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Cement Versus Concrete

Cement versus Concrete

Scraping a chalkboard (also known as a blackboard) with fingernails produces a sound and feeling most people find extremely irritating. Basis of this innate reaction to sound has been studied in the field of psychoacoustics (branch of psychology concerned with perception of sound and its physiological effects).

mr owl tootsie roll popIn response to audio stimuli, a human mind’s way of interpreting sound can be translated through a regulatory process called Reticular Activating System. Located in the brain stem, the Reticular Activating System continually listens, even throughout delta-wave sleep, to determine importance of sounds in relation to waking cortex or rest of body from sleep. Chalkboard scraping, or noises illiciting an emotional response, have been known to trigger tendencies from the fight or flight response acting as the bodys primary self-defense mechanism.

Superman has his Kryptonite, mine happens to be misused construction terms. Here, in Middle America, I have gradually adapted to term “rafters” being used for roof trusses. My favorite chalkboard scrape happens to be with use of “cement” when the correct term would be “concrete”.

Although terms cement and concrete often are used interchangeably, cement is actually an ingredient of concrete. Concrete is a mixture of aggregates and paste. Aggregates are sand and gravel or crushed stone; paste is water and portland cement.

Cement comprises from 10 to 15 percent of concrete mix, by volume. Through a process called hydration, cement and water harden and bind aggregates into a rocklike mass. This hardening process continues for years meaning concrete gets stronger as it gets older.

Portland cement isn’t a brand name, but a generic term for a cement type used in virtually all concrete, just as stainless is a type of steel and sterling a type of silver. Therefore, there is no such thing as a cement sidewalk, or a cement mixer; proper terms are concrete sidewalk and concrete mixer. I rest my case.


CLSM: Cost Effective Alternative to Soil Backfill

Backfilled HoleIn typical pole building construction, holes are augured into the earth, columns are placed in the hole so concrete can be placed below the column to act as a footing for vertical support, as well as to encase the lower portion of the column. Above this “bottom collar” compacted soil backfill is used to fill the void between the column and the edges of the holes.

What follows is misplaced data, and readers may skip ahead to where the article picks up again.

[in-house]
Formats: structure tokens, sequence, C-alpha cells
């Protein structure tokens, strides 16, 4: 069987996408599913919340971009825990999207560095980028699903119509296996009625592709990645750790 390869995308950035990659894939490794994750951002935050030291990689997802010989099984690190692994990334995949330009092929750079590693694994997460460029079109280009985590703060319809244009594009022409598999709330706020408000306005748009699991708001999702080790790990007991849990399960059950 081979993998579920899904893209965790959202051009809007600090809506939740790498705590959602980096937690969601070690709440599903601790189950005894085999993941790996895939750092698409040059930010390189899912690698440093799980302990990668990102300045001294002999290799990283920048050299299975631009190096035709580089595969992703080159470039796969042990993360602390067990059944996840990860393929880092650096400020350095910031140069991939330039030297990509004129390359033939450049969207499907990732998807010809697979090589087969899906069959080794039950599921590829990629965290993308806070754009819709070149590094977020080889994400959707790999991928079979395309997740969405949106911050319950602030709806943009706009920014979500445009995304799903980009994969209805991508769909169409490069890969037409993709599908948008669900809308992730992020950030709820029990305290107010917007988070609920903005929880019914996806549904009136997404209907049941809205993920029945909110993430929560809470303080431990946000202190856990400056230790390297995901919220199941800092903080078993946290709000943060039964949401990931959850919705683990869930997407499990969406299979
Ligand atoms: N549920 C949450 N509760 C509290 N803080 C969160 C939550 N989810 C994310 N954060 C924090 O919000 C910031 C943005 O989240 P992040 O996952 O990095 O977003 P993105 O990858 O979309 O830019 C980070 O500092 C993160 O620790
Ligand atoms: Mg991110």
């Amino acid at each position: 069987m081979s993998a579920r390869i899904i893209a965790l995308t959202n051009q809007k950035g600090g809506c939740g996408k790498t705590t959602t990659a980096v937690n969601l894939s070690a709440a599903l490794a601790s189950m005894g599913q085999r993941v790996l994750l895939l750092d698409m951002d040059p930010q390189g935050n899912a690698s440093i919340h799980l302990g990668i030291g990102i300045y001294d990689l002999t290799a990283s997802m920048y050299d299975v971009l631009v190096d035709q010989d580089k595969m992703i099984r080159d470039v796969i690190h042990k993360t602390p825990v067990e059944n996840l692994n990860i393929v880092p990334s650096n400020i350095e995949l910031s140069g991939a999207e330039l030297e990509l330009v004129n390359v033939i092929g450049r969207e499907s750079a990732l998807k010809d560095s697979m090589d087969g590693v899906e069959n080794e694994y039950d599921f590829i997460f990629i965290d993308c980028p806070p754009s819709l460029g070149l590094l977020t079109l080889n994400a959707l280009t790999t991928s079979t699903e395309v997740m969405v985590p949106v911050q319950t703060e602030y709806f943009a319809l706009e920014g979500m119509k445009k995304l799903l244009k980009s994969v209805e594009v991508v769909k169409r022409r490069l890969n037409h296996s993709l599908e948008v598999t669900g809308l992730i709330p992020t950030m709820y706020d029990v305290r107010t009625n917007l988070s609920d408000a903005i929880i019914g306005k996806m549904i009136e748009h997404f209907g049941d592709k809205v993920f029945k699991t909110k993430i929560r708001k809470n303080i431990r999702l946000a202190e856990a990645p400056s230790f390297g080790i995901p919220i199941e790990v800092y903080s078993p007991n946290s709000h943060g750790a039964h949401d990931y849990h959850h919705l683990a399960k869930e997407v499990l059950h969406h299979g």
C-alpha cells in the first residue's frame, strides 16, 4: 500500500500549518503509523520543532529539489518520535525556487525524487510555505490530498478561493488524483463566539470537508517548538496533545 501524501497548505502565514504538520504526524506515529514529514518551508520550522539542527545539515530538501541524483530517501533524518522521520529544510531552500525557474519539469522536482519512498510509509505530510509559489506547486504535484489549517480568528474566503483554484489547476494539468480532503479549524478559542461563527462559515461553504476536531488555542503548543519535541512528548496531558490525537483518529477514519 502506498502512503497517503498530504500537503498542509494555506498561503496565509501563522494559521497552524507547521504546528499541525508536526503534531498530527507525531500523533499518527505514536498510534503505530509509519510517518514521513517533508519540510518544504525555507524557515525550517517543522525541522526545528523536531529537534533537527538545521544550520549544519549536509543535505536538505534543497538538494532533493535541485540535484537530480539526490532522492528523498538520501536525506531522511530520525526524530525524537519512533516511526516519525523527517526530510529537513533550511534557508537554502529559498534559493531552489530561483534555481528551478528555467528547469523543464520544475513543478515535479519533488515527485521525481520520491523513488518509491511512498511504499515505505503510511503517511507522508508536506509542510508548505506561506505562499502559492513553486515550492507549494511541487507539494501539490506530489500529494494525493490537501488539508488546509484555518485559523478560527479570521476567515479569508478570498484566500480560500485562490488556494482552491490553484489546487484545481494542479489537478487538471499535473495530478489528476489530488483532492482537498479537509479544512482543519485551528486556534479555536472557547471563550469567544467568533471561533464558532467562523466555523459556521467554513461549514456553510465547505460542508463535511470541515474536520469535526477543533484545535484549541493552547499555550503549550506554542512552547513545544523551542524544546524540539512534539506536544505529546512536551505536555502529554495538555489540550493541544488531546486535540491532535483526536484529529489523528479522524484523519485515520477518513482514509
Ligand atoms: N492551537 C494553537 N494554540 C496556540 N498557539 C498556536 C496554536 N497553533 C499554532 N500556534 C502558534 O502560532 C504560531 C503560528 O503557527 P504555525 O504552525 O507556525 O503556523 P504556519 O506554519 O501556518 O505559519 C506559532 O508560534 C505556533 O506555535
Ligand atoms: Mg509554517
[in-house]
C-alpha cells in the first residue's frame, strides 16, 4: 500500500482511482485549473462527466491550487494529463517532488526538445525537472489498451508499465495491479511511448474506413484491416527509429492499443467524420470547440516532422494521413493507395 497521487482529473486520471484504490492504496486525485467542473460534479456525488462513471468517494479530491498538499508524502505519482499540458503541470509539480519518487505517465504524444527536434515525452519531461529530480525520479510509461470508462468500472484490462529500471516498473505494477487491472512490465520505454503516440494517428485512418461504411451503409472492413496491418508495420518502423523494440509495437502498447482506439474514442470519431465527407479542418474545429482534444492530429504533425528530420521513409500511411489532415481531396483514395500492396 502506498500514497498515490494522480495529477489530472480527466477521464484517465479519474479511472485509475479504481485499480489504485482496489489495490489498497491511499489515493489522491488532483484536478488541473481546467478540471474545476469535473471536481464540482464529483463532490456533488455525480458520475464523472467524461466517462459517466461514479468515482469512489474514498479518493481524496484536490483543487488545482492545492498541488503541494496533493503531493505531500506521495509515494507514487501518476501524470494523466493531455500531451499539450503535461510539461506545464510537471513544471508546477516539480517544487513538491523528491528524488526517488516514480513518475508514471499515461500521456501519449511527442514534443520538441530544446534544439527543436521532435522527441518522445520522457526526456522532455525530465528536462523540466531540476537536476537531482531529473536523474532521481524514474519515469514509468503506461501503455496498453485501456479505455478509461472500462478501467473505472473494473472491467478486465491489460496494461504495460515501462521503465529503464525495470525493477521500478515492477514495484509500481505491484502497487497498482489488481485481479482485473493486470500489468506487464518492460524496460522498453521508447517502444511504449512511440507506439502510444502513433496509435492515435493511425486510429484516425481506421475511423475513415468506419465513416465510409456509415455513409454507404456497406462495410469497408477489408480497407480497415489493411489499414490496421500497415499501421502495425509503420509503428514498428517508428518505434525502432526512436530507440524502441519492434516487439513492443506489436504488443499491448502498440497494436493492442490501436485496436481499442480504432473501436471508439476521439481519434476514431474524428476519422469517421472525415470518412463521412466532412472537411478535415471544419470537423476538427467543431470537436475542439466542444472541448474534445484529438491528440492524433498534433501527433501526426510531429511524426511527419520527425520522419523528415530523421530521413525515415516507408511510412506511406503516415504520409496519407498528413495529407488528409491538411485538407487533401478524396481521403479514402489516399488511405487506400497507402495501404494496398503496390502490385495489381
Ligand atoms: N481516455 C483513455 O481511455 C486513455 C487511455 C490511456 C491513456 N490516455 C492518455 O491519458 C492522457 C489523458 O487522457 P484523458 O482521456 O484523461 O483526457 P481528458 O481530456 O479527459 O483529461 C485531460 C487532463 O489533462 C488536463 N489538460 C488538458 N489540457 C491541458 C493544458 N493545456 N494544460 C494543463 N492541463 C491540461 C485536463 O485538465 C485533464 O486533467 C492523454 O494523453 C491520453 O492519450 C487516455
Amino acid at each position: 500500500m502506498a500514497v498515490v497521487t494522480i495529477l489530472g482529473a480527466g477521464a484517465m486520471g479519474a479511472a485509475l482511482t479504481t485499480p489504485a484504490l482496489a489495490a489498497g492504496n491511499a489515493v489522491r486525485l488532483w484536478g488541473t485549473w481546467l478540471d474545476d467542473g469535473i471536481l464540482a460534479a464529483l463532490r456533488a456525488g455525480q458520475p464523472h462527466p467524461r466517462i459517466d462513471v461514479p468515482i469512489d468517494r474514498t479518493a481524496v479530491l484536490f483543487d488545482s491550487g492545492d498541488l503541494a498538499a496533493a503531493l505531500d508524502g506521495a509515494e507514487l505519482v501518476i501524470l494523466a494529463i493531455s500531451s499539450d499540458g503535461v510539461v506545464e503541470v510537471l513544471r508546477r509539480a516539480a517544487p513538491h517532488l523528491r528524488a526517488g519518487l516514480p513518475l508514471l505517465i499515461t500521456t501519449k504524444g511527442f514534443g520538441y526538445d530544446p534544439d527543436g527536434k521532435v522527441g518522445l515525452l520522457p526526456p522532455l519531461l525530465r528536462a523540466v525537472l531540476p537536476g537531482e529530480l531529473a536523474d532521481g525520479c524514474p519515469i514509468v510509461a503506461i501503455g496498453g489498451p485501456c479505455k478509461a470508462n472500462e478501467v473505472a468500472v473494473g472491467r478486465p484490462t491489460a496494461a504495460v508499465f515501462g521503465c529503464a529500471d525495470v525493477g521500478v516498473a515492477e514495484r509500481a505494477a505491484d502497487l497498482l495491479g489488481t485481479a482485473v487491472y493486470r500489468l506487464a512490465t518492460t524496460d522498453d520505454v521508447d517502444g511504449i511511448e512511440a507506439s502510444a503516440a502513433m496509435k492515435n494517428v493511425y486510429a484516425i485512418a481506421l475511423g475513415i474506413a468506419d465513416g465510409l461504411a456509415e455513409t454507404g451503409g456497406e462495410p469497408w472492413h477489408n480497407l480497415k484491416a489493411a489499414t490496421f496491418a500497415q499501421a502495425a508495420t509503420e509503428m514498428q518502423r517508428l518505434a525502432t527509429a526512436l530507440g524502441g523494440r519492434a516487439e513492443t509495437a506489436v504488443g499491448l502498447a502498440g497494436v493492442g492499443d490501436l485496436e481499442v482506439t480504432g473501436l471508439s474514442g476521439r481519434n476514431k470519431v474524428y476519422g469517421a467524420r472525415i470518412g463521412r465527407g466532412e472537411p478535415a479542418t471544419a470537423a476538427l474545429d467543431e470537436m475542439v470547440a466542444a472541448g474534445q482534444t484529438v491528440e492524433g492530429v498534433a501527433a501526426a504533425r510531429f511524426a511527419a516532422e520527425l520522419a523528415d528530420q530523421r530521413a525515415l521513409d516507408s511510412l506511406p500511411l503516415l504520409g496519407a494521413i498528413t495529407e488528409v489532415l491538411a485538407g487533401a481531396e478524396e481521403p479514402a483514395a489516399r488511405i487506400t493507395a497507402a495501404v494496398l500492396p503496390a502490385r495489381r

Controlled low-strength material (CLSM) is self-compacted, cementitious material primarily used as a structural fill or backfill alternative to compacted soil backfill. It is often referred to by different names including flowable fill, controlled density fill, soil-cement slurry, unshrinkable fill, plastic soil cement and flowable mortar. It is self-leveling, having the approximate consistency of pancake batter, and can be placed in one lift with minimal labor and no vibration or tamping. The American Concrete Institute (ACI) defines CLSM as having a compressive strength less than 1200 psi (pounds per square inch), however most current CLSM applications require unconfined compressive strengths of less than 300 psi. This lower strength is more than comparable with strength of compacted soil backfill.

Since CLSM is designed to be fluid, it can be easily placed as backfill in a hole. Soil backfill, even if compacted properly in the required layer thicknesses, cannot achieve the uniformity and density of CLSM.

CLSM mixtures typically consist of water, portland cement, fly ash, and fine or course aggregates, or both. Some mixtures contain only water, portland cement, and fly ash. Although the materials used in CLSM may meet ASTM or other standard specifications, it is often not necessary to use standardized materials. The selection of materials for use in CLSM is based on cost, specific CLSM application and the required mixture characteristics including flowability, strength, excavatability and density. The use of fly ash improves the CLSM flowability, and can also increase strength and reduce the mixture’s bleeding, shrinkage and permeability. Air-entraining admixtures are also often used to help improve workability, reduce bleeding, help minimize segregation, reduce the unit weight, and control strength development.

Aggregates are usually the major component in CLSM, and their type, grading and shape can affect physical properties. Unlike conventional concrete aggregate, which is usually required to meet standardized specifications, CLSM aggregate need not necessarily meet these same standards to be effective. As an example, manufactured sands containing up to 20% non-deleterious dust of fracture have proven to be very satisfactory